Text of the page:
3. On the floor, get on your hands and knees. Imitate a cat by arching your back. Then imitate a cow by reversing and letting your abdomen stretch toward the floor.

Other forms of exercise

Strength Training

Strength training is an important part of something called functional fitness or functional training. Functional fitness lets you:

  • Do everyday activities, such as carrying groceries, sweeping floors, and retrieving items stored overhead
  • Have the strength and energy to enjoy your favorite hobbies
  • Regulate hormones and sleep cycles
  • Maintain muscle mass and bone density as we age.

Like core strength, strength training doesn’t require special equipment or a gym membership. If you’re gym-shy or immunocompromised and need to isolate, you can create your own fitness space at home. 

Intense Cardio

Today, I regularly participate in high-intensity cardiovascular exercises, including biking, hiking, and aerobics. But it took me over a year to become comfortable with getting my heart rate up.

Cardiovascular exercise has great benefits. It strengthens your heart, making it pump blood more efficiently. It decreases your chances of heart disease, reduces stress, and releases endorphins in your brain.

My recommendations for beginning cardio:

1. Always have water with you 

This becomes even more important when your adventures take you far from home. I also always carry my ID and some cash or credit card in case I need to purchase water. In Covid-19 times, many water fountains have been blocked off.

2. Support and protect your ostomy 

Trust me, it’s really uncomfortable to run without support and your ostomy bag starts to fill up.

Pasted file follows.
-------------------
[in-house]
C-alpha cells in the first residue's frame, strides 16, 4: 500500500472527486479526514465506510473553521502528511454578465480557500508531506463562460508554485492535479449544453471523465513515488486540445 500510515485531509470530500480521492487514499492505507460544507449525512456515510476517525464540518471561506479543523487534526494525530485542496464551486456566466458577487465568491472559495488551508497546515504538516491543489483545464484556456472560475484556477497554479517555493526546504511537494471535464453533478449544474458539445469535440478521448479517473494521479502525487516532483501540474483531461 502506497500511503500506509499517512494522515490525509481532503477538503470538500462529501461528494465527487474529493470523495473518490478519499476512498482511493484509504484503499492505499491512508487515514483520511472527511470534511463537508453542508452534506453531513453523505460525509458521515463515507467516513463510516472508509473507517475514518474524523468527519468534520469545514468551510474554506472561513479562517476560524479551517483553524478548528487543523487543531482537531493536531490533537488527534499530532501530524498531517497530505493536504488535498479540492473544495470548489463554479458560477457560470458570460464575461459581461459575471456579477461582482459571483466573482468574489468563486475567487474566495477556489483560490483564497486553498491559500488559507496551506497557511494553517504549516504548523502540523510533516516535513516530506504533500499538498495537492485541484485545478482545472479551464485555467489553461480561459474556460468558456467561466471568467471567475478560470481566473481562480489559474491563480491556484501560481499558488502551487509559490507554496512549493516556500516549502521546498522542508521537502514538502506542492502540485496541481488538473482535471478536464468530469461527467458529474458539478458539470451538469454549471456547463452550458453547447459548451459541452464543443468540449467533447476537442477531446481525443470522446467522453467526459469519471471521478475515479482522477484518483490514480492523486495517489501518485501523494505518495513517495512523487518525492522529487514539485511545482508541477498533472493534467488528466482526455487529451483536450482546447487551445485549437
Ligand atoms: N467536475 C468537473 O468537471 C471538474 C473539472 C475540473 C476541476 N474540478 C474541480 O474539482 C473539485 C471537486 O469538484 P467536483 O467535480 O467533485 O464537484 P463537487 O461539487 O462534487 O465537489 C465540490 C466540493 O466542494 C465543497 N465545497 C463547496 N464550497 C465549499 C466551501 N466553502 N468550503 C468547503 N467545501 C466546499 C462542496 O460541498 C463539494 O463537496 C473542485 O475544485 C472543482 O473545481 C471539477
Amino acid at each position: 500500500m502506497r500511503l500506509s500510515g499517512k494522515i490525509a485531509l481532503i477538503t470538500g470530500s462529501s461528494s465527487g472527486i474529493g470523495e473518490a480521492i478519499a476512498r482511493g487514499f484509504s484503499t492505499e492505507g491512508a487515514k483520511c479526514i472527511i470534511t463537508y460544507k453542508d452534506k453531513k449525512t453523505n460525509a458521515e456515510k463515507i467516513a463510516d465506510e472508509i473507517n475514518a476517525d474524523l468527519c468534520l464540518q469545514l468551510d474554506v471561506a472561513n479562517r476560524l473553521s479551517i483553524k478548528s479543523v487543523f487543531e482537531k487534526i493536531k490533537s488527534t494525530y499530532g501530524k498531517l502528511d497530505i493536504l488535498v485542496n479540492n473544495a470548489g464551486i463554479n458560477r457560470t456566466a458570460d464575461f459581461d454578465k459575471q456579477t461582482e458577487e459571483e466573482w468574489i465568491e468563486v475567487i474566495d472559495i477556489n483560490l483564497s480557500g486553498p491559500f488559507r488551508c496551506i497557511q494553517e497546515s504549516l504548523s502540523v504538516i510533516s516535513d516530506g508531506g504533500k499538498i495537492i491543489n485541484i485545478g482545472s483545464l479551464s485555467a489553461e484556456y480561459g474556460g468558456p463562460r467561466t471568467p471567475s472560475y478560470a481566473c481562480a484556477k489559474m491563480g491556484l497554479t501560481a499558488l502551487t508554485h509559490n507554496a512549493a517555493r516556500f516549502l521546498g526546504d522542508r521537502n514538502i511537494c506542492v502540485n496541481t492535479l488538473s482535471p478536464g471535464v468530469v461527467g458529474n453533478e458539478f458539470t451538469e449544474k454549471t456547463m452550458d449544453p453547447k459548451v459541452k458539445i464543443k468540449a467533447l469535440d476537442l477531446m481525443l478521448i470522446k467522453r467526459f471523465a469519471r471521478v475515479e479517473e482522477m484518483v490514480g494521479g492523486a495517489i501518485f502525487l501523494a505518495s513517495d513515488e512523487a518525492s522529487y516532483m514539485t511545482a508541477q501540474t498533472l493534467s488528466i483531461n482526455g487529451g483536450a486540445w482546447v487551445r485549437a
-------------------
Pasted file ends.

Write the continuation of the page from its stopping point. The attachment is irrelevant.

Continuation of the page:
3. Choose your sport or activity wisely

I tend toward non-contact activities because they’re less likely to impact my stoma. Contact sports have a higher chance of causing injury to the stoma. Accidents happen but you can save yourself a lot of grief by wearing an ostomy wrap. Water sports, like swimming, can also be a great option — just be sure to do a test run in the bath with your pouch to make sure there are no leaks.

4. Do a test run

For example, before you go swimming, you can test how your ostomy barrier and bag hold up in water by taking a bath. Jump up and down or jog in place before you head out for a run.

5. Carry a change of supplies

If I’m headed somewhere new for the first time, I always bring a change.

6. Empty your pouch before you head out

Ostomies can be unpredictable. Intense activity stimulates the gastrointestinal system, encouraging it to move waste out of the body. I’ve paused in the middle of many workouts to empty my suddenly-full pouch.

Final thoughts on exercise

After I was diagnosed with ulcerative colitis, exercising became a challenge. As I became weaker and sicker over a decade, I abandoned exercise altogether. Just walking up the stairs in my house left me breathless and dizzy.

My ostomy has given me my health back and my biggest motivation to stay fit comes from protecting my ostomy. My quality of life improved drastically after my surgery and I want to enjoy it for a long time to come.

When you’re considering starting to exercise again, start small! If you have any questions or need help figuring out the best exercises for you, give us a call at 844-578-0786.